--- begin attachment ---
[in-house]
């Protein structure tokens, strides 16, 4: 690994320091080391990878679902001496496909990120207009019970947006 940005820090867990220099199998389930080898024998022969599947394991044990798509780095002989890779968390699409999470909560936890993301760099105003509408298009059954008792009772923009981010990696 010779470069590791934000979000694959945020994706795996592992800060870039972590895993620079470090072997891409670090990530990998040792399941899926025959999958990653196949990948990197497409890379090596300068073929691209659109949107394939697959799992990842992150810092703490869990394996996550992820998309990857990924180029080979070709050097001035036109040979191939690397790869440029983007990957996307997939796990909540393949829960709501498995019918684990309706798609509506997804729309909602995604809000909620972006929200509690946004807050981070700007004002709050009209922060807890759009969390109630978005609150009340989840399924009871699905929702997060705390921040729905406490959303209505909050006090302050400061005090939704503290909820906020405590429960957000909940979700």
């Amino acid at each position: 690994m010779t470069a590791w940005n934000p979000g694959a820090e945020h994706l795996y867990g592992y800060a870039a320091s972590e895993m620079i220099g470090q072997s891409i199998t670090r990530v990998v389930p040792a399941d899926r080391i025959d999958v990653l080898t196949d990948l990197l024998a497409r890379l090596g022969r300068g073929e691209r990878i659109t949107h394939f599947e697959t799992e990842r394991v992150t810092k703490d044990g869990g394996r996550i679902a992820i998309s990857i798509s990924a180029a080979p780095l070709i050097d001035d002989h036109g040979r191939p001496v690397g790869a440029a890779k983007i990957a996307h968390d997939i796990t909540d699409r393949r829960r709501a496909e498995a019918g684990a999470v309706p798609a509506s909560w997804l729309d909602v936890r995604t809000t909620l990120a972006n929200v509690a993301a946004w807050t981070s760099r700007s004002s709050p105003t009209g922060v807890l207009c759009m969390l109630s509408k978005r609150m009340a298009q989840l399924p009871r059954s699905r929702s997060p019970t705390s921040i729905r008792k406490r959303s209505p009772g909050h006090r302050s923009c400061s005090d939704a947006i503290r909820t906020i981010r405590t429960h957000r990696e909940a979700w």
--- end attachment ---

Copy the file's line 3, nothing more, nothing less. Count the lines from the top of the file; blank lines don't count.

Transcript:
């Amino acid at each position: 690994m010779t470069a590791w940005n934000p979000g694959a820090e945020h994706l795996y867990g592992y800060a870039a320091s972590e895993m620079i220099g470090q072997s891409i199998t670090r990530v990998v389930p040792a399941d899926r080391i025959d999958v990653l080898t196949d990948l990197l024998a497409r890379l090596g022969r300068g073929e691209r990878i659109t949107h394939f599947e697959t799992e990842r394991v992150t810092k703490d044990g869990g394996r996550i679902a992820i998309s990857i798509s990924a180029a080979p780095l070709i050097d001035d002989h036109g040979r191939p001496v690397g790869a440029a890779k983007i990957a996307h968390d997939i796990t909540d699409r393949r829960r709501a496909e498995a019918g684990a999470v309706p798609a509506s909560w997804l729309d909602v936890r995604t809000t909620l990120a972006n929200v509690a993301a946004w807050t981070s760099r700007s004002s709050p105003t009209g922060v807890l207009c759009m969390l109630s509408k978005r609150m009340a298009q989840l399924p009871r059954s699905r929702s997060p019970t705390s921040i729905r008792k406490r959303s209505p009772g909050h006090r302050s923009c400061s005090d939704a947006i503290r909820t906020i981010r405590t429960h957000r990696e909940a979700w």